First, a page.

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I think I've nailed the perfect coach. He's the coach of the Wake Forest Demon Deacons. Jim Grobe. I understand he's a college coach, but he has turned around a program that was always the worst in the ACC to a real contender. Best of all, he didn't do it with blue chip players. So perhaps he can take the random crew of Redskins we have and turn them into something. Since we are at the bottom, lets start from the bottom up!!

Posted by: brianjames1 | October 21, 2009 2:00 PM
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MW,
While I enjoyed the article today on Sherman Lewis I think you like many others leave out a major piece of the discussion when it comes to hiring people for head coaching jobs. Just because you are qualified for a job doesn't mean you present yourself as the best candidate or are the best fit. Just because Mr. Lewis is a master of the West Coast offense in no way shape or form means he will be a good head coach. While it is easy to imply racial undertones to the subject, could be be something as easy as he is an awful interviewer?? Anyone that has ever hired someone has met the person who on paper is the perfect fit but in person it just doesn't work. Another name to comes to mind here is Jim Fassel. He MUST be the worst interview around to not be able to find heach coaching work these days. Keep up the good work...and the open mind.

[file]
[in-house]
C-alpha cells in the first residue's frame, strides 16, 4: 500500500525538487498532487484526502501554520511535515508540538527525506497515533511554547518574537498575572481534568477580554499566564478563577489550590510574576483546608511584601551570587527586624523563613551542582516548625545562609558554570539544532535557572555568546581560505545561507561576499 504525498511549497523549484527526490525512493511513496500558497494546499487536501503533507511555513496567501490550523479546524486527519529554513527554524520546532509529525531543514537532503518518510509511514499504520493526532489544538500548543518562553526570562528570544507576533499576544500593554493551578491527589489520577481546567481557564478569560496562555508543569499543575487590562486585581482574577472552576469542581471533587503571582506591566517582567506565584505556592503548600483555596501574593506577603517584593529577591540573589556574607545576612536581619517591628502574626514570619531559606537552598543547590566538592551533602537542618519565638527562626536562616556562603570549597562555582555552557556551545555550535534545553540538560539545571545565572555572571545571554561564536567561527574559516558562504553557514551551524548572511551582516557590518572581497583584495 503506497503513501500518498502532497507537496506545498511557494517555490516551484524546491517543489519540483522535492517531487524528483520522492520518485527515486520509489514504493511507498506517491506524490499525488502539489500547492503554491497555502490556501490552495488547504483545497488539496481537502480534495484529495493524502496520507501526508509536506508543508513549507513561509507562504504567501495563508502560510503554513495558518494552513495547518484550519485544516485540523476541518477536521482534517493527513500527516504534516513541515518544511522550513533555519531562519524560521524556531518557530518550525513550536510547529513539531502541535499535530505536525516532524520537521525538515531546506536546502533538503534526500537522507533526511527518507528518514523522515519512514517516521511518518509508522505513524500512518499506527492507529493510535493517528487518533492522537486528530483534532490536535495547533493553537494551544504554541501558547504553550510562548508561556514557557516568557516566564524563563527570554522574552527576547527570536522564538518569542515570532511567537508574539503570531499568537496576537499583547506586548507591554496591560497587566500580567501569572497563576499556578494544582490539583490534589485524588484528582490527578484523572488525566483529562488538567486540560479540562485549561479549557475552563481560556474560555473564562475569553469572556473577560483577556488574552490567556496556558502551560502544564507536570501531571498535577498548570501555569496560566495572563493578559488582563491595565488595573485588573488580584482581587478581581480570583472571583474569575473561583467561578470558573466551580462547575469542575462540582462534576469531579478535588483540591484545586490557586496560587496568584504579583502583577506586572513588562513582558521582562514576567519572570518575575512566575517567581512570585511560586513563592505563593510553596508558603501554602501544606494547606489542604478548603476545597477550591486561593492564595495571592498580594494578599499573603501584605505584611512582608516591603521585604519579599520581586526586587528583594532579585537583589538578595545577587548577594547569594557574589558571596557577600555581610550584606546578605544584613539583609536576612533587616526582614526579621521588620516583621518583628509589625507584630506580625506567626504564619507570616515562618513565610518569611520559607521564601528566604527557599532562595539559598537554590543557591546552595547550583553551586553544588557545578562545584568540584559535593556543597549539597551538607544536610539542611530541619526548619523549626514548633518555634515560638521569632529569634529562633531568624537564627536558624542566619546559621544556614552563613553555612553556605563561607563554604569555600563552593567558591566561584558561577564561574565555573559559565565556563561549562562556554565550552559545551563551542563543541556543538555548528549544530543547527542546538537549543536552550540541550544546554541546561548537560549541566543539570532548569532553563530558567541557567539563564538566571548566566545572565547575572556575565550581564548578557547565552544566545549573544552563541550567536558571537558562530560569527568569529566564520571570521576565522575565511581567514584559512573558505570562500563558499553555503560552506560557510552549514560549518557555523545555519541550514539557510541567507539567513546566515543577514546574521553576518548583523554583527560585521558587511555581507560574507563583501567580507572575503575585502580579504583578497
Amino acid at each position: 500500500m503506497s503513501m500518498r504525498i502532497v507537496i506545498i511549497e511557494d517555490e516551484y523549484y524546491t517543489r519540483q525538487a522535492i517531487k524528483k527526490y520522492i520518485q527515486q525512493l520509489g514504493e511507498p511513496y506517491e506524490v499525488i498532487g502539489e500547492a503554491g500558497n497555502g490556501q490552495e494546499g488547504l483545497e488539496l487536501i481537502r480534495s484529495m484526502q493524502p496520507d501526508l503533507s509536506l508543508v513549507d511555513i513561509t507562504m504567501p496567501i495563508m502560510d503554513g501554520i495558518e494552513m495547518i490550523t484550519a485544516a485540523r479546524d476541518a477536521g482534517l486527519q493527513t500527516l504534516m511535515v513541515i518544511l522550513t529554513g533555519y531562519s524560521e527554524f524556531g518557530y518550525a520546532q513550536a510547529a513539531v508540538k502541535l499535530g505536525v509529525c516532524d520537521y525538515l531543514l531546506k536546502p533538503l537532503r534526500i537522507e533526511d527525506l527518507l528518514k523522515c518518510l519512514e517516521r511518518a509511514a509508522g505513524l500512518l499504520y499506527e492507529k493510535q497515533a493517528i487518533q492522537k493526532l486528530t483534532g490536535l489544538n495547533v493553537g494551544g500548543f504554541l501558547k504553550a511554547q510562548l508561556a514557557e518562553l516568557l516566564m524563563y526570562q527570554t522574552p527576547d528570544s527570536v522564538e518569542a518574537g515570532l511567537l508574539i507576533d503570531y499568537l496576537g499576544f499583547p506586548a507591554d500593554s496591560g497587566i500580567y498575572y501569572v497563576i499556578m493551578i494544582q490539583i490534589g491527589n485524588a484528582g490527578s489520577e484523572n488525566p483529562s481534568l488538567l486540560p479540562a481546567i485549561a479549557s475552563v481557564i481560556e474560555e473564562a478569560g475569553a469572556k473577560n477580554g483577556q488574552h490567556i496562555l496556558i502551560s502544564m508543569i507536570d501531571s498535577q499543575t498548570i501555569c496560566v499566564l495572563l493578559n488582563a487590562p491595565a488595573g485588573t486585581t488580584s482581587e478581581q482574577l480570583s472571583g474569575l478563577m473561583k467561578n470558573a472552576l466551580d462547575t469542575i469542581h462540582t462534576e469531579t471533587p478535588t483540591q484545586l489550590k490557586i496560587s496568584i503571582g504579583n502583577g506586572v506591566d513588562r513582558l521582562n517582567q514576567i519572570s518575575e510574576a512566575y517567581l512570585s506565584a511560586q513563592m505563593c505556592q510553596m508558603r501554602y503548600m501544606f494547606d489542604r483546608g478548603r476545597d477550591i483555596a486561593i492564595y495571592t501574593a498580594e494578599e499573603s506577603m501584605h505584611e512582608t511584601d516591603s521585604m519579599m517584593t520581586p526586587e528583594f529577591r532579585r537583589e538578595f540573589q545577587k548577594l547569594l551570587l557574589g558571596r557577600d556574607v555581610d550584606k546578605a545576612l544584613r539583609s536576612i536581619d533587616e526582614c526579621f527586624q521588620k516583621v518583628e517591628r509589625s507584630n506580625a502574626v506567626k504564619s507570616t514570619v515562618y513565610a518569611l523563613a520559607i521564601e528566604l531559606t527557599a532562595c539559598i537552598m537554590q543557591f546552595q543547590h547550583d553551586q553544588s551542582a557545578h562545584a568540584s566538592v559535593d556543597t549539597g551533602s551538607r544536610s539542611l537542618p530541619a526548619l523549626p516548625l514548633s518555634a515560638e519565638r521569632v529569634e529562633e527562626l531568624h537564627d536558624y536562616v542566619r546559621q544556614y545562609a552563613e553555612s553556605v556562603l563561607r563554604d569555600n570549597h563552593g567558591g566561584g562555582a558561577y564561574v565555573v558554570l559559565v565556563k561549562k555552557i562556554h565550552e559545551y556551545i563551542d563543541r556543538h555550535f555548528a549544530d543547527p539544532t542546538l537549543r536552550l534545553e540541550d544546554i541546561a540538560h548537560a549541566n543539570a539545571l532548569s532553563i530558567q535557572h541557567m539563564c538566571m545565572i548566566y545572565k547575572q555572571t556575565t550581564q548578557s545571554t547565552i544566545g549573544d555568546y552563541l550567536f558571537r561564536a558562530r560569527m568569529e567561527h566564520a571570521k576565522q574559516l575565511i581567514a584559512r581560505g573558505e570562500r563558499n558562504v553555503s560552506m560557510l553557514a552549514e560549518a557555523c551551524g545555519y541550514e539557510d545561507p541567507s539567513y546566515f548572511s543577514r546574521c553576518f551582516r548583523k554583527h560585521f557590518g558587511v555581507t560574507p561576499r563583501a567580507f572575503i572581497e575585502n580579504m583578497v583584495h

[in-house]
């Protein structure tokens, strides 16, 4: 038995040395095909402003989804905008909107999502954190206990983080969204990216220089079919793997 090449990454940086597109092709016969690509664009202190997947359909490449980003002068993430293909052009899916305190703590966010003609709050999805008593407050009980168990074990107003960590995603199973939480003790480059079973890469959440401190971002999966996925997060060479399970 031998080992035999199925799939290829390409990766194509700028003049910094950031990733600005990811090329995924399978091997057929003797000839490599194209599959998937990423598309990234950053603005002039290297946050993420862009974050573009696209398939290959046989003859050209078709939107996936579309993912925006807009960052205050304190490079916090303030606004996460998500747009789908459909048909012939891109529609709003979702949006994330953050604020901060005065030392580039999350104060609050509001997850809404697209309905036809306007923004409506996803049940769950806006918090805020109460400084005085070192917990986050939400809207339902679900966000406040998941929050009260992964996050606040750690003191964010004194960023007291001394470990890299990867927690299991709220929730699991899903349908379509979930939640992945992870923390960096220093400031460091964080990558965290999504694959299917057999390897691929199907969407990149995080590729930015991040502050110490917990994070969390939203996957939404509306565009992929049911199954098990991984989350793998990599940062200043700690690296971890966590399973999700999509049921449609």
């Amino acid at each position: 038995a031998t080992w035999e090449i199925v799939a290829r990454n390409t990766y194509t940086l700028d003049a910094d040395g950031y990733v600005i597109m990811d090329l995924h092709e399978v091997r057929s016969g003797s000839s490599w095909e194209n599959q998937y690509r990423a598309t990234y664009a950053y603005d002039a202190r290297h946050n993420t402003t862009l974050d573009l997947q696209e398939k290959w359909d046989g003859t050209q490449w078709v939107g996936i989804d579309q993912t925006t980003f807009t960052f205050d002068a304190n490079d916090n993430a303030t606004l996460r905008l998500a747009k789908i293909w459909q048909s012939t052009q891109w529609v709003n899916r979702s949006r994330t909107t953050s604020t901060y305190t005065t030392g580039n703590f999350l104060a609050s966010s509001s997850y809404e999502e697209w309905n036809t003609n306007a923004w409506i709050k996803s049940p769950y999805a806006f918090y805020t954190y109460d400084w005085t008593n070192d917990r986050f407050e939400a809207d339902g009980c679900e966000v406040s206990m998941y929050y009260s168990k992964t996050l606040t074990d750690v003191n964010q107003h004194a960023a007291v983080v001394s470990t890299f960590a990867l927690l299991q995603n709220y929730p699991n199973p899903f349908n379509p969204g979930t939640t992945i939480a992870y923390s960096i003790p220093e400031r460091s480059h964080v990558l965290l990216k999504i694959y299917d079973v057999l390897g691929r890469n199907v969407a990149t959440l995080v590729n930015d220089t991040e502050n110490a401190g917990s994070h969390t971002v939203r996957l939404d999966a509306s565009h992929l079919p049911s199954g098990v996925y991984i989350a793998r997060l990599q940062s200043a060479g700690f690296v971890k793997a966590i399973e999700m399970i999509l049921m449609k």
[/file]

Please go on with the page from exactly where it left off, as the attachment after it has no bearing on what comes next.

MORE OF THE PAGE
Posted by: kuzmickir | October 21, 2009 12:41 PM
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Hey, hey, hey! He’s back from the shed, corn fed, and not read.

Michael "Rudy" Wilbon, the Jayson Blair of the blog generation. He, and fellow Blair-esque grad, Jason “Fat Albert” Whitlock, still most surely will resign and go back to their old jobs as doormen for ACORN.

Guess not. But time does wound all heels and those wikipedia-quoting, libelous fabricators need to take the word “honest” off their list of self-professed superlatives.

That honor, it seems, those charlatans have bestowed on Al Sharpton! What did he pay $65,000 to his last victim?

Oh, take that DUI-homicide, murderer Rick Sanchez of CNN with them. Jeffrey Smuzinick is still crying in mortal pain in the parking lot of Dolphin stadium as rum-soaked Rick and Daddy Fidel leave the scene of their Cuba Libre, vehicular murder in 1990.

Posted by: calconco | October 21, 2009 10:57 AM
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The all cheese pizza Redskins.

Posted by: sewyouthink | October 20, 2009 7:26 PM